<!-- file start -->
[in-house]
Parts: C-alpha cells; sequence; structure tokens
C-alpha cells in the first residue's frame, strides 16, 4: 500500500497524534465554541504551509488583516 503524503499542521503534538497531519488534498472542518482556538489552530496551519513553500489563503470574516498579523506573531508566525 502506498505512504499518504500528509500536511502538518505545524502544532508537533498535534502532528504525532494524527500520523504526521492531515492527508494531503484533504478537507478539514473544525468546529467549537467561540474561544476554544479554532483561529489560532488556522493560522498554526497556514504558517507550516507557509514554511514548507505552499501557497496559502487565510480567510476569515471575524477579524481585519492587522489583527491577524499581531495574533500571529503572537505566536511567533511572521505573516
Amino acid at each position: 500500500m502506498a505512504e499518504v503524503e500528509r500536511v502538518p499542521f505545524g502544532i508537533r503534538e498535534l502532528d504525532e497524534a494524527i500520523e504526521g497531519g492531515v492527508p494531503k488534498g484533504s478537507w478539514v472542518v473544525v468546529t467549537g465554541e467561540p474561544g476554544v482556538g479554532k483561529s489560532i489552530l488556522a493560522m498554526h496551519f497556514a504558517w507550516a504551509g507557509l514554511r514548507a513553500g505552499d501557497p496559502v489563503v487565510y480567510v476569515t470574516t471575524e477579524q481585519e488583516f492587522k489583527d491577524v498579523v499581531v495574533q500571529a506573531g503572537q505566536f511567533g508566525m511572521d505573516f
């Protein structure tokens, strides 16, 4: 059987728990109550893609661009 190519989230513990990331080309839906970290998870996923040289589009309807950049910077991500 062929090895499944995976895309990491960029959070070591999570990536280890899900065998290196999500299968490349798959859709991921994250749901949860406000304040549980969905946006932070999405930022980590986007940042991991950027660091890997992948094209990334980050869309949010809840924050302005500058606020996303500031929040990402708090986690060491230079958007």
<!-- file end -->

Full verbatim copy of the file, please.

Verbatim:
[in-house]
Parts: C-alpha cells; sequence; structure tokens
C-alpha cells in the first residue's frame, strides 16, 4: 500500500497524534465554541504551509488583516 503524503499542521503534538497531519488534498472542518482556538489552530496551519513553500489563503470574516498579523506573531508566525 502506498505512504499518504500528509500536511502538518505545524502544532508537533498535534502532528504525532494524527500520523504526521492531515492527508494531503484533504478537507478539514473544525468546529467549537467561540474561544476554544479554532483561529489560532488556522493560522498554526497556514504558517507550516507557509514554511514548507505552499501557497496559502487565510480567510476569515471575524477579524481585519492587522489583527491577524499581531495574533500571529503572537505566536511567533511572521505573516
Amino acid at each position: 500500500m502506498a505512504e499518504v503524503e500528509r500536511v502538518p499542521f505545524g502544532i508537533r503534538e498535534l502532528d504525532e497524534a494524527i500520523e504526521g497531519g492531515v492527508p494531503k488534498g484533504s478537507w478539514v472542518v473544525v468546529t467549537g465554541e467561540p474561544g476554544v482556538g479554532k483561529s489560532i489552530l488556522a493560522m498554526h496551519f497556514a504558517w507550516a504551509g507557509l514554511r514548507a513553500g505552499d501557497p496559502v489563503v487565510y480567510v476569515t470574516t471575524e477579524q481585519e488583516f492587522k489583527d491577524v498579523v499581531v495574533q500571529a506573531g503572537q505566536f511567533g508566525m511572521d505573516f
């Protein structure tokens, strides 16, 4: 059987728990109550893609661009 190519989230513990990331080309839906970290998870996923040289589009309807950049910077991500 062929090895499944995976895309990491960029959070070591999570990536280890899900065998290196999500299968490349798959859709991921994250749901949860406000304040549980969905946006932070999405930022980590986007940042991991950027660091890997992948094209990334980050869309949010809840924050302005500058606020996303500031929040990402708090986690060491230079958007």